Blowing the Lid Off Aluminum’s Health Dangers

Research Revealed at the 12th Keele Conference on Aluminum Links the Most Prevalent Industrial Metal to a Laundry List of Diseases

Every other year, for more than two decades, a small group of 70 or so scientists have been meeting at different locales across the globe to discuss their speciality: aluminum and its effects on living things.

The science of a metal used in industries from airplane manufacturing to food packaging may sound tedious, but this three-day Keele meeting (named for Keele University in the United Kingdom where it originated) produces a treasure trove of valuable information about the health impact of aluminium exposure. It’s a conference of the latest science that the $186 billion aluminum industry denies and public health agencies pretend does not exist.

The 12th Annual Keele Meeting on Aluminum last week in Vancouver, Canada, sponsored by the Children’s Medical Safety Research Institute, was no exception.  Scientists from 16 countries discussed the latest research about how aluminum impacts plants, animals and humans. We inhale it in pollution, consume it in processed foods, slather it on in toiletries and inject it into ourselves and our babies in vaccines. Neurotoxic aluminium, according to increasing amount of scientific evidence, may stay in the body where it breaches protective barriers, induces wildly oxidative processes and fires inflammation, disrupts genetic transcription, impairs metabolism, accumulates in brain and breasts and testes, is linked to cancer, infertility, Alzheimer’s disease and anxious, aggressive and autistic behaviour.

“Some people think it is harmless, but everyone at Keele understands the toxicity of aluminium,” said Keele biologist and aluminum expert Christopher Exley who launched the meeting.  His research started three decades ago when he began looking into why fish exposed to aluminum in their water died within 24 hours.

Aluminum may be the third most abundant element on earth, said Exley, “but for most of its history, it has been sequestered by silica. It’s only in the last few decades that we’ve managed to put it into biological systems.”

And in the last few decades, as aluminum production has soared globally, research on the health consequences of that industry has steadily accumulated.

Aluminum safety myths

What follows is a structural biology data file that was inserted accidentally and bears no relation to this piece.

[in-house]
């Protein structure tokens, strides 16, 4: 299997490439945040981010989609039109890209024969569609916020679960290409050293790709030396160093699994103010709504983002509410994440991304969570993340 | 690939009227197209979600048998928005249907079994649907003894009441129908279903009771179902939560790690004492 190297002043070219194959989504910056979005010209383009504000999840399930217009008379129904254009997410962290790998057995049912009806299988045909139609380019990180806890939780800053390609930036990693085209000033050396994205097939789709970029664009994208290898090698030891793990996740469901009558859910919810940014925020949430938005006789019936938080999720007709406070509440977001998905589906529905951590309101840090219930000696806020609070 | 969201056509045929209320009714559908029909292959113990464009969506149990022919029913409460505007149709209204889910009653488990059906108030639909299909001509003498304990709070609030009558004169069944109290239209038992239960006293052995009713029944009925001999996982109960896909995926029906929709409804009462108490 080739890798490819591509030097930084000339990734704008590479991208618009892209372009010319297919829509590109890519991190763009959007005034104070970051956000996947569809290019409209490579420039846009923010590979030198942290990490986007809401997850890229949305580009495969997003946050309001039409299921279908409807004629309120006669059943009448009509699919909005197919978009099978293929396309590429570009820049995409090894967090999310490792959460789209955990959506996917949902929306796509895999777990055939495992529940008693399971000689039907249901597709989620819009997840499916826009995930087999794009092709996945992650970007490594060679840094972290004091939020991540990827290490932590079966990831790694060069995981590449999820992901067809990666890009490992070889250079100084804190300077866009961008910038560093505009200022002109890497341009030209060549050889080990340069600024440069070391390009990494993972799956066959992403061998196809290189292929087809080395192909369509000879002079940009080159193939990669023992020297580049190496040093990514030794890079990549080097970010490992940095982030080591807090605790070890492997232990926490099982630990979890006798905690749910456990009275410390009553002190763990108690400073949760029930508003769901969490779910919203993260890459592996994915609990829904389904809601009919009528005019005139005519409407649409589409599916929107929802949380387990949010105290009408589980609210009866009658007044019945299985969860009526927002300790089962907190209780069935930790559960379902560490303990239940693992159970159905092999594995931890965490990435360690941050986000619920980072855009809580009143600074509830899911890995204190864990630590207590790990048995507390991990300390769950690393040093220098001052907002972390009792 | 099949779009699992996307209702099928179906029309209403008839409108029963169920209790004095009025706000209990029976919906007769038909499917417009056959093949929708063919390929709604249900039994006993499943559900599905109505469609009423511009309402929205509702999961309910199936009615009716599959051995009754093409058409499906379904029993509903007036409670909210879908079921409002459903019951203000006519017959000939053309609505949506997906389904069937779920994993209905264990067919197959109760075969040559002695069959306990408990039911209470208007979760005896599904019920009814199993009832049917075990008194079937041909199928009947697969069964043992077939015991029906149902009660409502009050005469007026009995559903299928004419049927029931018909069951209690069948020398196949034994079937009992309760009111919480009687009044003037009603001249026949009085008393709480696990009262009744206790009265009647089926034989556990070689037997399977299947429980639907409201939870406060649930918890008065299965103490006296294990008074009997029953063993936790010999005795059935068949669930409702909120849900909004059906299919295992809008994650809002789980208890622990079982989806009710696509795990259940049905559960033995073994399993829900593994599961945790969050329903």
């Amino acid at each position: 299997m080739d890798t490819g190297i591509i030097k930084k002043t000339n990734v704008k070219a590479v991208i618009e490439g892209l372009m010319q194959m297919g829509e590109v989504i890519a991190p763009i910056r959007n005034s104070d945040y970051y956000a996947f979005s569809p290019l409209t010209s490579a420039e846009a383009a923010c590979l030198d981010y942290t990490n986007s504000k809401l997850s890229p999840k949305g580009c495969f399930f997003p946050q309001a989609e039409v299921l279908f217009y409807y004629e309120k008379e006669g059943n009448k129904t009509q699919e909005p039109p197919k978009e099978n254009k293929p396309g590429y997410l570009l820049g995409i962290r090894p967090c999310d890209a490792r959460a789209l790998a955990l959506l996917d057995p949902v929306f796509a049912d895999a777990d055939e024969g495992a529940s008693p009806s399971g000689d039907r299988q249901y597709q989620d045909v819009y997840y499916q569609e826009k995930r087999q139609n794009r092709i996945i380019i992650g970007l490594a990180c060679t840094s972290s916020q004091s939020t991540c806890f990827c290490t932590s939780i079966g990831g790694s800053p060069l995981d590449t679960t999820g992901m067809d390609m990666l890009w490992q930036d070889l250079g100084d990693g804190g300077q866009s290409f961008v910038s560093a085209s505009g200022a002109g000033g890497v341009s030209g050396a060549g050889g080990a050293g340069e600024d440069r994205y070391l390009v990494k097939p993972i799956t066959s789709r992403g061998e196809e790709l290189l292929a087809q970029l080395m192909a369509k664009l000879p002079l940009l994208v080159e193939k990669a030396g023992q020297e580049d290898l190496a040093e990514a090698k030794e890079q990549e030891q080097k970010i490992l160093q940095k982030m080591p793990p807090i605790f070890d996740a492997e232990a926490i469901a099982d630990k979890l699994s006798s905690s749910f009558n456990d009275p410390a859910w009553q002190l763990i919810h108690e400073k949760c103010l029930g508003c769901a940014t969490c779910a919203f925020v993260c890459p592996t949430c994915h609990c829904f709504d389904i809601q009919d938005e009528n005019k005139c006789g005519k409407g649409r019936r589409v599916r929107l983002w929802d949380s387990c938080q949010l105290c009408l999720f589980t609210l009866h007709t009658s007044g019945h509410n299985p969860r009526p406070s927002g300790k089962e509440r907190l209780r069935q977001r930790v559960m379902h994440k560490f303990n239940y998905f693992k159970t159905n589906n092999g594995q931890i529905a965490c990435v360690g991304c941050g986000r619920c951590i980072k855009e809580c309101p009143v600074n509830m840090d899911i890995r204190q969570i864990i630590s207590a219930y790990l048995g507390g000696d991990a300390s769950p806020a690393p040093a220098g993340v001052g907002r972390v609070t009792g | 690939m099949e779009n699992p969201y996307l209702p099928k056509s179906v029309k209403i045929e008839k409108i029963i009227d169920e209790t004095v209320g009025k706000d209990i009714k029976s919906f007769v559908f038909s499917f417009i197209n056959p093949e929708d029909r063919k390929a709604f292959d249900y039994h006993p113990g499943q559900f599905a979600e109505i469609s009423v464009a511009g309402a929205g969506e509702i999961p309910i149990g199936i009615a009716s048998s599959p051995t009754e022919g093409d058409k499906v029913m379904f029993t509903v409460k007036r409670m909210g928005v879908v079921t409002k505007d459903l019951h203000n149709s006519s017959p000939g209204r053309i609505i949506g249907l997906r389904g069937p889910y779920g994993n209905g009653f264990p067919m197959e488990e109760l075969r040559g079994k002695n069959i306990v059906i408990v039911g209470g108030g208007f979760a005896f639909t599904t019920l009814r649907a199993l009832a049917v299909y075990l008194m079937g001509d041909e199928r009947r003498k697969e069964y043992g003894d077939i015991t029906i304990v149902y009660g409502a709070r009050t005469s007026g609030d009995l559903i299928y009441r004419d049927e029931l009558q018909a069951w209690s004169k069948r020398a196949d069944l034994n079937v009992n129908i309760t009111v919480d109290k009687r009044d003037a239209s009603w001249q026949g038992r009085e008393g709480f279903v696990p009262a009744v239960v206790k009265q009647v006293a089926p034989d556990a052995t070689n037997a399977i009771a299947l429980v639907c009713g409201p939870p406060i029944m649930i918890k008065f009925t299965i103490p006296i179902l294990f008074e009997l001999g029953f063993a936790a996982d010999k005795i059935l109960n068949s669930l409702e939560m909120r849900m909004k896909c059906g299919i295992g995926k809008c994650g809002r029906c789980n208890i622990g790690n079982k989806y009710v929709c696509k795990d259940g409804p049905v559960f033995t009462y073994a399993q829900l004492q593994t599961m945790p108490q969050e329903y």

The keynote address of the conference was given by Romain Gherardi from the Neuromuscular Pathology Expert Centre at Paris-Est Créteil University (UPEC) who gave a frightening overview of the most novel and profound aluminum research related to vaccination.


Aluminium oxyhydroxide (Alhydrogel), and aluminium hydroxyphosphate (Adjuphos), are nanomaterials widely used as immune stimulants or “adjuvants” of vaccines. Children have received them in increasing doses from the hepatitis B shot on their day of birth, in diphtheria-tetanus shots given repeatedly in their first six months of life and in pneumococcal, meningitis, HPV vaccines and more.

In at least seven different countries, patients with myalgic chronic fatigue syndrome have been described after they received one of these aluminum-containing vaccines. In France in the late ’90s, Gherardi began taking biopsies of the deltoid muscle of these patients and he discovered lesions in these – clumps of aggregated aluminium hydroxide engulfed in white blood cells called macrophages — at the injection site. Subsequent studies in mice found that aluminum in these cells slowly migrates to their brains where it seems to prefer to settle, permanently. He called the phenomenon Macrophagic Myofasciitis (MMF).

Macrophagic Myofasciitis (MMF)

MMF mainly manifests as joint and muscle pain, fatigue and weakness, cognitive dysfunction, including attention and memory impairment and sleep disturbances. And many MMF sufferers eventually develop one of more than 100 different autoimmune disorders from alopecia to multiple sclerosis, sometimes years after the initial illness. So MMF is described as a facet of “autoimmune/inflammatory syndrome induced by adjuvants” (ASIA) identified by leading Israeli immunologist Yehuda Shoenfeld in 2011.

But the MMF picture is still developing.  Another French researcher, Jérôme Authier, presented his group’s findings published in the Journal of Nuclear Medicine this year showing that neuroimaging of MMF patients’ brains by PET-scan reveals distinct patterns of impaired glucose metabolism in multiple regions of their brains.

New research presented by Housam Eidi of the University of British Columbia also looked at mouse brain function and aluminium (Al) concentration long after injections. Surprisingly, the researchers found the lowest dose of Alhydrogel exerts the greatest neurotoxic effects. And small particle size seems to be critical for this brain damage, Eidi explained.

But there is a wide gulf between what scientists have been saying about aluminum and MMF for nearly 20 years and what public health says about aluminum today. Gherardi summed up three basic public health myth about aluminum in vaccines that have been turned on their head by recent research:

Myth No. 1: We are told aluminum in vaccines is safe because it is rapidly excreted from the body; it is not. It persists for years after injection.

Myth No 2:  Public health maintains injected aluminum is localized in the body to the injection site; it is not. Research shows clearly that it is swallowed up by phagocytic cells and migrates via these to other organs and accumulates in the brain where it exerts neurotoxic effects.

Myth No. 3:  Public health toxicology says “the dose is the poison” and extremely high doses of aluminum are needed to do damage. This is not true.  Dose-response studies show that low doses of the smallest sized particles of aluminum are the most toxic and it obeys “particle toxicology,” not dose-dependent….

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